In the short-term, there are opportunities that have already been identified for strong cooperation through high-voltage interconnections. Electricity systems will be more reliable and will have a lower risk of black-outs. Concretely, well integrated electricity grids can better manage increasing levels of renewables, particularly variable renewables like wind and solar. They also contribute to generation adequacy in Europe, lowering the needs for operational security margins and reducing grid losses. This already results in a price reduction on the market and between the markets [3], meaning that consumers will have more choices; lowering the pressure on their household bills. For instance, market coupling between Slovenia and Italy has increased the liquidity and stability of prices. In the mid-term, interconnections will allow for a better use of the differing generation combinations across Europe.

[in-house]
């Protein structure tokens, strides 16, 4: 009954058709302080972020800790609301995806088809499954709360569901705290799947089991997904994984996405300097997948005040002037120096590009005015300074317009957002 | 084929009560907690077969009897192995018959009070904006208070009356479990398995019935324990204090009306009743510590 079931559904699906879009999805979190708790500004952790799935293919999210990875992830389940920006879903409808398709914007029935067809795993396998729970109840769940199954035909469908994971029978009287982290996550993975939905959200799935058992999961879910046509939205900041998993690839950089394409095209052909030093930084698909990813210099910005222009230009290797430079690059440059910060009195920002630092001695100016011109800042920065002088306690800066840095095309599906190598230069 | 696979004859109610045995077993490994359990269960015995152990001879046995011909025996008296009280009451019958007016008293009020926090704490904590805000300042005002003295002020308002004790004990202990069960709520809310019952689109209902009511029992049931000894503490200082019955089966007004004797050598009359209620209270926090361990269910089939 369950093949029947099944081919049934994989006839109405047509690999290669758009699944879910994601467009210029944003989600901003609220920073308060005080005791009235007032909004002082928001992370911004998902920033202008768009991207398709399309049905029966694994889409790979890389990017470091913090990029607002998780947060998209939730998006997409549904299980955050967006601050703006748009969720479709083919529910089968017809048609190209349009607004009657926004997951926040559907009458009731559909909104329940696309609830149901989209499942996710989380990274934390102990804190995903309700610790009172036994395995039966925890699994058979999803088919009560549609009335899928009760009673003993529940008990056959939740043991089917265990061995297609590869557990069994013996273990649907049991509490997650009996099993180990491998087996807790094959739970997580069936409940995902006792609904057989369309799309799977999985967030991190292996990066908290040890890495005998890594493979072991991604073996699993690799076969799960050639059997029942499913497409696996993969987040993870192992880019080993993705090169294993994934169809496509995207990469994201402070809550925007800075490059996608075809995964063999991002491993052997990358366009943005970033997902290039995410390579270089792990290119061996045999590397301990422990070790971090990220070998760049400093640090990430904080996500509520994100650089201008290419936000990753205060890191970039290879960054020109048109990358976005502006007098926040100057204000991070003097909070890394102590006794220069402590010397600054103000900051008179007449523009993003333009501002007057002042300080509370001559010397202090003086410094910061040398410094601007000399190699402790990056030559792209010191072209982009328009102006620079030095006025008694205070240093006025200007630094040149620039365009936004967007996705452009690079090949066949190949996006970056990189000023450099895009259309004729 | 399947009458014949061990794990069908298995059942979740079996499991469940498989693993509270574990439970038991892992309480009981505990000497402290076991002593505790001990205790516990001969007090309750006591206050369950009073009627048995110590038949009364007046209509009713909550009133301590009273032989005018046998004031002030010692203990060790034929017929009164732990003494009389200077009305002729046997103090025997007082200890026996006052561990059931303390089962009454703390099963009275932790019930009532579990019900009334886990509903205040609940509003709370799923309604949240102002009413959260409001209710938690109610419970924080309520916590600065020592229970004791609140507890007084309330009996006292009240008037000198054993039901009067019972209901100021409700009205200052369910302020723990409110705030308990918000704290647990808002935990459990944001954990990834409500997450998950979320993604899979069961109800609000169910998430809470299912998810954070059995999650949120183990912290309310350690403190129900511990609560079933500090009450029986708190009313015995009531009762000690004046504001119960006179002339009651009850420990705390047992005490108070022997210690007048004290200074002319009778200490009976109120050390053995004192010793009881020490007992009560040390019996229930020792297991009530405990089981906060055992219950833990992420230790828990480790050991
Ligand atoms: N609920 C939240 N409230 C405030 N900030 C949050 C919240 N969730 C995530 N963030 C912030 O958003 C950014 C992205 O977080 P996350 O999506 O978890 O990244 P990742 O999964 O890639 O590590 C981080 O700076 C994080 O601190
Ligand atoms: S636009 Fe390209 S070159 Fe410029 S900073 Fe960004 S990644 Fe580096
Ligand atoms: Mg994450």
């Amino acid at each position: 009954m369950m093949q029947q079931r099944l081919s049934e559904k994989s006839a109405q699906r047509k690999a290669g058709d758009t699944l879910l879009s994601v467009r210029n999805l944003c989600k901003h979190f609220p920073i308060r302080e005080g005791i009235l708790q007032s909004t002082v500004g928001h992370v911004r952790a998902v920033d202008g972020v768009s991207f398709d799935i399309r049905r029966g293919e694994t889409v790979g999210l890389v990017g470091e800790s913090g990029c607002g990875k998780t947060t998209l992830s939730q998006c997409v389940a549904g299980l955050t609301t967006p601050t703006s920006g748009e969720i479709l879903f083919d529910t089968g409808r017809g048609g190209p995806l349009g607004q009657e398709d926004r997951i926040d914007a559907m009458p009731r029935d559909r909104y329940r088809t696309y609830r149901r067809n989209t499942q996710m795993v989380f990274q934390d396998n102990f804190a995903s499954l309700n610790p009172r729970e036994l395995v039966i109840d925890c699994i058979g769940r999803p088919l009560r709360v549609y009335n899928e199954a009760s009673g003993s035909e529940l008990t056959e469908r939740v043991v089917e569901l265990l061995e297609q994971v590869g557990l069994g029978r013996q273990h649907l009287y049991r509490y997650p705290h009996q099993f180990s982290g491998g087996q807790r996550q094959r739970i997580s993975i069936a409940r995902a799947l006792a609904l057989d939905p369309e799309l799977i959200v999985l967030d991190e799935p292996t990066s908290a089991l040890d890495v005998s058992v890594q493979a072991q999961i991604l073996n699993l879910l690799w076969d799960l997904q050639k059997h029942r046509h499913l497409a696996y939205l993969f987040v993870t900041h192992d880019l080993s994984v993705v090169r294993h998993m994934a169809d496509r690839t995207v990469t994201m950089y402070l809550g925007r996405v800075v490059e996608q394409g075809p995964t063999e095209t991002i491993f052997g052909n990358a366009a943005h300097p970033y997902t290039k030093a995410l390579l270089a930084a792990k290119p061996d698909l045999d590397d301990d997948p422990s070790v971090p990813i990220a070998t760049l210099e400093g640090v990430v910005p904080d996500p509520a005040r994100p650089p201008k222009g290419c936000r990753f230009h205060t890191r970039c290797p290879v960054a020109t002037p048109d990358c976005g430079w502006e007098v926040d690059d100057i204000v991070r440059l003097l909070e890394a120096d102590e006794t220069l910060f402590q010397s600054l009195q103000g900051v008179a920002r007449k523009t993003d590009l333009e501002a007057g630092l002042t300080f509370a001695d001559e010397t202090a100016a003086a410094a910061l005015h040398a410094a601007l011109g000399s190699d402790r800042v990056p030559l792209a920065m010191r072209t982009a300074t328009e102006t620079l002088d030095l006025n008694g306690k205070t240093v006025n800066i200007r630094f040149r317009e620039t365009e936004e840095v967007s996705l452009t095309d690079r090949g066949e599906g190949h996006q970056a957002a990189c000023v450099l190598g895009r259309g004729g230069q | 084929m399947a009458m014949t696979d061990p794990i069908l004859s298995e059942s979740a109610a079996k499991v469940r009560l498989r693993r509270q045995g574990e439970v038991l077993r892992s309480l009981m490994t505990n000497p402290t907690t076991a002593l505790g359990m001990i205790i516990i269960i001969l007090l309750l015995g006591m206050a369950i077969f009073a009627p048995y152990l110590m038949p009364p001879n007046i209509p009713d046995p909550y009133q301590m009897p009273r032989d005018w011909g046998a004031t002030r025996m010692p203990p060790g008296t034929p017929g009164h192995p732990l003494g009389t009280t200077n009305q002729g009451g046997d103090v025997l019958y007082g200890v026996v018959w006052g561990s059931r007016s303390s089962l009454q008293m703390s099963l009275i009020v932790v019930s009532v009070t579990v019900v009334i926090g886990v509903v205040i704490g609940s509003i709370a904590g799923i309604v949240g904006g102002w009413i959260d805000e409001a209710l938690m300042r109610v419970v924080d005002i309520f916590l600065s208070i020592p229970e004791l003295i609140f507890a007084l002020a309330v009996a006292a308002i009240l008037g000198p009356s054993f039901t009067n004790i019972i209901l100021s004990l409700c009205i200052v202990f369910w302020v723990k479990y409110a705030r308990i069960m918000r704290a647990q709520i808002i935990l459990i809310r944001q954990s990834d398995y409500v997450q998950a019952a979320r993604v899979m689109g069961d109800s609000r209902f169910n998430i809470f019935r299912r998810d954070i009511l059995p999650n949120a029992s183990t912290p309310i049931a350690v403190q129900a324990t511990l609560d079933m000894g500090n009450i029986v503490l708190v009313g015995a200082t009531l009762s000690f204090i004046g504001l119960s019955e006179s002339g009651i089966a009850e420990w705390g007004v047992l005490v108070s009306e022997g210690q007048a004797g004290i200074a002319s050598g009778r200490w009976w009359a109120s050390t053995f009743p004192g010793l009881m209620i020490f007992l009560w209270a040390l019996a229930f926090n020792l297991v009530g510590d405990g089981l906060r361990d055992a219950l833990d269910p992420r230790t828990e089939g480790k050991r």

In the long-term, a better flow allocation reduces both the need to build new power stations at national levels and the energy dependency on non-EU countries. From a financial point of view, grid cooperation will provide the investors with price transparency and reduce the risks by improving the security of supply. A well-functioning internal electricity market should provide producers with the appropriate incentives for investing in new power generation systems, including renewable energy sources, paying special attention to the most isolated countries and regions [7]. Interconnection should then be integrated in national power adequacy assessment. For this purpose, the Ten-Year Network Development Plan (TYNDP), elaborated by ENTSO-e every two years, aims at identifying infrastructure projects that are keys to the EU’s achievement of its climate and energy objectives [10].  In these plans, the results from multiple scenarios are projected for different timeframes, in an attempt to predict the consequences of energy policy results. For instance, in the modelling for 2040, TYNDP estimates a renewable energy share of 65% to 81% of the electricity consumption, and as such avoiding up to 90% of CO2 emissions compared to 1990 and saving up to 156 TWh of renewable energy. These plans form the unique roadmap chosen by the European Commission to foresee reaching the expected future.